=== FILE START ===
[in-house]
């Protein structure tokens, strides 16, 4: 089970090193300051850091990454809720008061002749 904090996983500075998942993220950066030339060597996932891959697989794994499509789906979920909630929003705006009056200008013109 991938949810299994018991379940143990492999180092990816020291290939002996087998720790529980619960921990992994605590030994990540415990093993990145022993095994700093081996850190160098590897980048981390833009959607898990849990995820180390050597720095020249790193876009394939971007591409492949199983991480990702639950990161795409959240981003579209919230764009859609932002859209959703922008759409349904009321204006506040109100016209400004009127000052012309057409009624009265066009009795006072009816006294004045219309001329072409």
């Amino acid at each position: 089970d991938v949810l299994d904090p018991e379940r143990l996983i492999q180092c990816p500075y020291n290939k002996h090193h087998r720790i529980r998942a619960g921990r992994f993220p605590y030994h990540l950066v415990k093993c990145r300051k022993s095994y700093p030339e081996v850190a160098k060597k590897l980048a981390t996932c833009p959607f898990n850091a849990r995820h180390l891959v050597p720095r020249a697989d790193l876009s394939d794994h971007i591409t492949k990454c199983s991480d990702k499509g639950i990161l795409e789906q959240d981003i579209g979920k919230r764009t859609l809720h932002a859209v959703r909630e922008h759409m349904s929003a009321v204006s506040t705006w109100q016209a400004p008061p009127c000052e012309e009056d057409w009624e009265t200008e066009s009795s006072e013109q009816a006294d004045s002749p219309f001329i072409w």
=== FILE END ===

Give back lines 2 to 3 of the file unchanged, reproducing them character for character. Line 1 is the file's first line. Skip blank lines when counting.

């Protein structure tokens, strides 16, 4: 089970090193300051850091990454809720008061002749 904090996983500075998942993220950066030339060597996932891959697989794994499509789906979920909630929003705006009056200008013109 991938949810299994018991379940143990492999180092990816020291290939002996087998720790529980619960921990992994605590030994990540415990093993990145022993095994700093081996850190160098590897980048981390833009959607898990849990995820180390050597720095020249790193876009394939971007591409492949199983991480990702639950990161795409959240981003579209919230764009859609932002859209959703922008759409349904009321204006506040109100016209400004009127000052012309057409009624009265066009009795006072009816006294004045219309001329072409």
């Amino acid at each position: 089970d991938v949810l299994d904090p018991e379940r143990l996983i492999q180092c990816p500075y020291n290939k002996h090193h087998r720790i529980r998942a619960g921990r992994f993220p605590y030994h990540l950066v415990k093993c990145r300051k022993s095994y700093p030339e081996v850190a160098k060597k590897l980048a981390t996932c833009p959607f898990n850091a849990r995820h180390l891959v050597p720095r020249a697989d790193l876009s394939d794994h971007i591409t492949k990454c199983s991480d990702k499509g639950i990161l795409e789906q959240d981003i579209g979920k919230r764009t859609l809720h932002a859209v959703r909630e922008h759409m349904s929003a009321v204006s506040t705006w109100q016209a400004p008061p009127c000052e012309e009056d057409w009624e009265t200008e066009s009795s006072e013109q009816a006294d004045s002749p219309f001329i072409w």